accommodations. The record included 13 Congressional hearings, 63 
 public
 forums across the country attended by over 30,000 people, and 
 thousands
 of letters documenting discrimination. In many of the cases, state
 employees were victims of the discrimination. The Court’s divided 
 opinion
 in Garrett means, however, that victims of state employment
 discrimination cannot use the ADA to remedy it. That Sutton in his
 arguments, in order to protect powerful interests and advance his
 Federalist doctrine, could deny the existence of this vast record of
 discrimination again reveals his commitment to ideology over 
 justice.  
 
 Remarkably, Justice Breyer’s dissent in the Garrett case contained 40
 pages of specific examples of state-sponsored disability 
 discrimination.
 In addressing such public policy issues, Breyer wrote, "Unlike 
 courts,
 Congress can readily gather facts from across the Nation, assess the
 magnitude of the problem, and more easily find an appropriate remedy.
 Unlike courts, Congress directly reflects public attitudes and 
 beliefs,
 enabling Congress better to understand where, and to what extent,
 refusals to accommodate a disability amount to behavior that is 
 callous
 or unreasonable to the point of lacking constitutional justification.
 Unlike judges, Members of Congress can directly obtain information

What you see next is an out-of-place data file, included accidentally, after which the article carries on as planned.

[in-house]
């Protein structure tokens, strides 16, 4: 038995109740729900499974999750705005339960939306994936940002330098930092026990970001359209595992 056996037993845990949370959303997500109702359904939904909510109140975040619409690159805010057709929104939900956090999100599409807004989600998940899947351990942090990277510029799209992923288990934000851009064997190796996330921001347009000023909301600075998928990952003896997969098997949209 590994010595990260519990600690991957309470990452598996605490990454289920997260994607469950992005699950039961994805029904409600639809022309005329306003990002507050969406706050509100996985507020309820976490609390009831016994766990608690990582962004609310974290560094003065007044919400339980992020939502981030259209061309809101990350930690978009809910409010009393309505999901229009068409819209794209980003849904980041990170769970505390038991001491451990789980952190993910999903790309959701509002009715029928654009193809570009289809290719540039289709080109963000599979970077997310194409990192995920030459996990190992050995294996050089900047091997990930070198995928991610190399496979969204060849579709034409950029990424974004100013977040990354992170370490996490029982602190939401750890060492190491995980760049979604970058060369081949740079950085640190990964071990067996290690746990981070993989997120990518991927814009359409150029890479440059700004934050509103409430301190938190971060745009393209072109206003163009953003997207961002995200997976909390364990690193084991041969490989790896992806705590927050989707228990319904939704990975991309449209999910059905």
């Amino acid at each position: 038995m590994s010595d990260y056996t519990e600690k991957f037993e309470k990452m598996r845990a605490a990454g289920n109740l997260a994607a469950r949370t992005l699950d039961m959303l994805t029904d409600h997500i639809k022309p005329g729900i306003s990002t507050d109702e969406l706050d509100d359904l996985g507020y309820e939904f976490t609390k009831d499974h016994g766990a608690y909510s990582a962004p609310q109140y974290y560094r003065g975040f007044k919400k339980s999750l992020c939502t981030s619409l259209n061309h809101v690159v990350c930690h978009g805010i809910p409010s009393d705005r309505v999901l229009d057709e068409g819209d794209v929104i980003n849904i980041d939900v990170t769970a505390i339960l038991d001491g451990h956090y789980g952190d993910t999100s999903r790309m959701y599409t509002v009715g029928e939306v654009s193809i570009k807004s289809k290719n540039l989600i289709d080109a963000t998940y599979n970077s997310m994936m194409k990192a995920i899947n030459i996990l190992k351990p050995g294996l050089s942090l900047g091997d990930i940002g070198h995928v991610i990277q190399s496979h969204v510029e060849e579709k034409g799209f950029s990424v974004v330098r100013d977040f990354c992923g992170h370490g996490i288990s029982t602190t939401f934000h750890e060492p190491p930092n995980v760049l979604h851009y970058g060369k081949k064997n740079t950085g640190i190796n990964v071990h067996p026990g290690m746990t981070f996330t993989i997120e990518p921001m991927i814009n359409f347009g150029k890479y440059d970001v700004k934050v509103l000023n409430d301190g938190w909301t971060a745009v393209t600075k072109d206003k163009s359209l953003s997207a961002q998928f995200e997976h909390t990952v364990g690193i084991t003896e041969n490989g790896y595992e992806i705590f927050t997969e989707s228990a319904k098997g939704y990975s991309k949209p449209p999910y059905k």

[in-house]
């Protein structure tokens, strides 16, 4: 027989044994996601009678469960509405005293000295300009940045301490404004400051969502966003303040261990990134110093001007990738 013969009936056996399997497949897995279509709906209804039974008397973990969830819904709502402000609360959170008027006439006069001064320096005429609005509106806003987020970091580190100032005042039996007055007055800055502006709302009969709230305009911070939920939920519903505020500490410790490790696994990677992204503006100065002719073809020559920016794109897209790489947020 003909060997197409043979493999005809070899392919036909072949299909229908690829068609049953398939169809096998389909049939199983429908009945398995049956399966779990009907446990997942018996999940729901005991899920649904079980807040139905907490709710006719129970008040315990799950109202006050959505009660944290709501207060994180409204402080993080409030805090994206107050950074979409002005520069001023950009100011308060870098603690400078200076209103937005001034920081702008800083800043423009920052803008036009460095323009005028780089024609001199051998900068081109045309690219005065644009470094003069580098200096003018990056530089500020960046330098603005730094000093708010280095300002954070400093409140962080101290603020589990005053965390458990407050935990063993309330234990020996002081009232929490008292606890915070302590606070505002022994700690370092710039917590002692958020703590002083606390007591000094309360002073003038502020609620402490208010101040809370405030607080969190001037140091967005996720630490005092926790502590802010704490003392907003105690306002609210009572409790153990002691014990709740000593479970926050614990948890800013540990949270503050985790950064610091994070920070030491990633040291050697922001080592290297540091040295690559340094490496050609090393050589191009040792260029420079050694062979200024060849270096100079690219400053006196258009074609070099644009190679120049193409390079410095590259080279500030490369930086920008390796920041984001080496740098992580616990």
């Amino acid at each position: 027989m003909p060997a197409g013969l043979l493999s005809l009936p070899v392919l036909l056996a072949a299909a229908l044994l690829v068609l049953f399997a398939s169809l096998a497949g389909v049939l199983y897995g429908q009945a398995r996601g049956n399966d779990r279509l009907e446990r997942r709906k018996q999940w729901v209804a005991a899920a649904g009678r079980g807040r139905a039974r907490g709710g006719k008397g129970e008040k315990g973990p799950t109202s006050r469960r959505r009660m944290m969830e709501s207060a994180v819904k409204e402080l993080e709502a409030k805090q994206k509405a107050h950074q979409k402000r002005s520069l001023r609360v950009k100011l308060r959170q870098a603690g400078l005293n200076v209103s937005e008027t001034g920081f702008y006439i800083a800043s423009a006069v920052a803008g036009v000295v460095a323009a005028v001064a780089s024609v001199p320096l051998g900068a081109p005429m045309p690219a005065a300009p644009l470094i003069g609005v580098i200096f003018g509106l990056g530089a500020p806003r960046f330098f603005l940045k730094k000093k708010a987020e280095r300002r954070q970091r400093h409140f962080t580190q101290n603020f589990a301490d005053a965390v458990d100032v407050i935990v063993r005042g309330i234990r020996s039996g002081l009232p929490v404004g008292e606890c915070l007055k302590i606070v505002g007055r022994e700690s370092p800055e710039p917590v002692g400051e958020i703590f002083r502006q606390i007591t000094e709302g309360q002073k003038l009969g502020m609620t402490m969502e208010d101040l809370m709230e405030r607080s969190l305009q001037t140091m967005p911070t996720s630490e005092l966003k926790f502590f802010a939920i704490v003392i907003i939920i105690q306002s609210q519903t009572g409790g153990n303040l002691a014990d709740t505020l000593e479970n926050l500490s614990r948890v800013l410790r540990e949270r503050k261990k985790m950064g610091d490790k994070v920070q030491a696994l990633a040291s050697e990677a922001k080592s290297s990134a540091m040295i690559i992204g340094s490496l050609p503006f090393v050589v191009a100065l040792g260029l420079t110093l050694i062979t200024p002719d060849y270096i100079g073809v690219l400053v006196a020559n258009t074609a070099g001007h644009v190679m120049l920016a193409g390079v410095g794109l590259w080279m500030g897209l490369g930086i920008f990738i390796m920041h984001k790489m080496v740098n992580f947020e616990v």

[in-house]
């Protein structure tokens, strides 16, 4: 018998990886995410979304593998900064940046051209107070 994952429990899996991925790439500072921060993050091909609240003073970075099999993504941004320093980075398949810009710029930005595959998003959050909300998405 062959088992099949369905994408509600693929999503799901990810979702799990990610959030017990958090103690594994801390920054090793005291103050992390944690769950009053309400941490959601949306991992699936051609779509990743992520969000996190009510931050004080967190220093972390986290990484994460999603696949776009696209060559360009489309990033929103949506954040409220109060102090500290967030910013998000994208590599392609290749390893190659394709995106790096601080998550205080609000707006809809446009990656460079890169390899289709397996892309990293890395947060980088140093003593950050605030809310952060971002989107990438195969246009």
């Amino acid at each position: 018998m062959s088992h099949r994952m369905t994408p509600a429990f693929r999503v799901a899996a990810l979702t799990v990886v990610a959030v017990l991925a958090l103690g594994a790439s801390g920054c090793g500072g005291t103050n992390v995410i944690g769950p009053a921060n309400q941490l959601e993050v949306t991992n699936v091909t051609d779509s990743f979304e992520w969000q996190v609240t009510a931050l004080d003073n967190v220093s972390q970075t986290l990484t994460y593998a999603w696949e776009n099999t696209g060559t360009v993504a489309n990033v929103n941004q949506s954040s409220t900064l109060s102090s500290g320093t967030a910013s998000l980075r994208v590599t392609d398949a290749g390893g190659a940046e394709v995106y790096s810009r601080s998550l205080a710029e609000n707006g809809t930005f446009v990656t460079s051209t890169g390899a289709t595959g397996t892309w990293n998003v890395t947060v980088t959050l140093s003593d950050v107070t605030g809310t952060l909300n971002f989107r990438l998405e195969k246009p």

from
 constituents who have firsthand experience with discrimination and
 related issues."
 
 "Moreover," Breyer continues, "unlike judges, Members of Congress are
 elected.     
 
 A February 22, 2001 New York Times editorial quotes Breyer and 
 echoes the
 concern regarding Congress' rightful constitutional authority to 
 decide
 what laws are needed to achieve a just society:  
     
 As it has before in similar cases, the majority cast its complaint
 against Congress in the lofty context of federalism and the 
 appropriate
 balance of power between the states and the federal government. But 
 as
 Justice Stephen Breyer emphasized in a powerful dissent, the 
 structural
 impact of the court's ruling was to expand its own power at the 
 expense
 of Congress's rightful constitutional authority to decide which new 
 laws
 society requires. That is a strange kind of activism for a supposedly
 conservative bench. As Justice Breyer noted, "The court, through its
 evidentiary demands, its non-deferential review, and its failure to
 distinguish between judicial and legislative constitutional 
 competencies,
 improperly invades a power that the Constitution assigns to 
 Congress."
 
 It is too early to say where the court will strike next with its
 self-aggrandizing view of federalism. But as Justice Breyer correctly
 suggested, the new federalism jurisprudence has already inflicted
 significant damage on the nation's constitutional framework.
 
 Jeffrey Sutton has been at the forefront of the "new federalism" 
 that has
 mocked Congress' authority, ignored a carefully documented history of
 discrimination, undermined the democratic process, and rolled back 
 civil
 rights protections passed at the insistence of the People. The Senate
 should reject this nominee and the President should advance judicial
 nominees with a commitment to justice rather than ideology.   
 
 
 
 Jim Ward, President
 National Coalition for Disability Rights
> 1201 Pennsylvania Avenue, NW, Suite 300, Washington, DC 20004 
> V: 202.661.4722  F: 202.318.4040  E: adawatch@aol.com  W:
> www.adawatch.org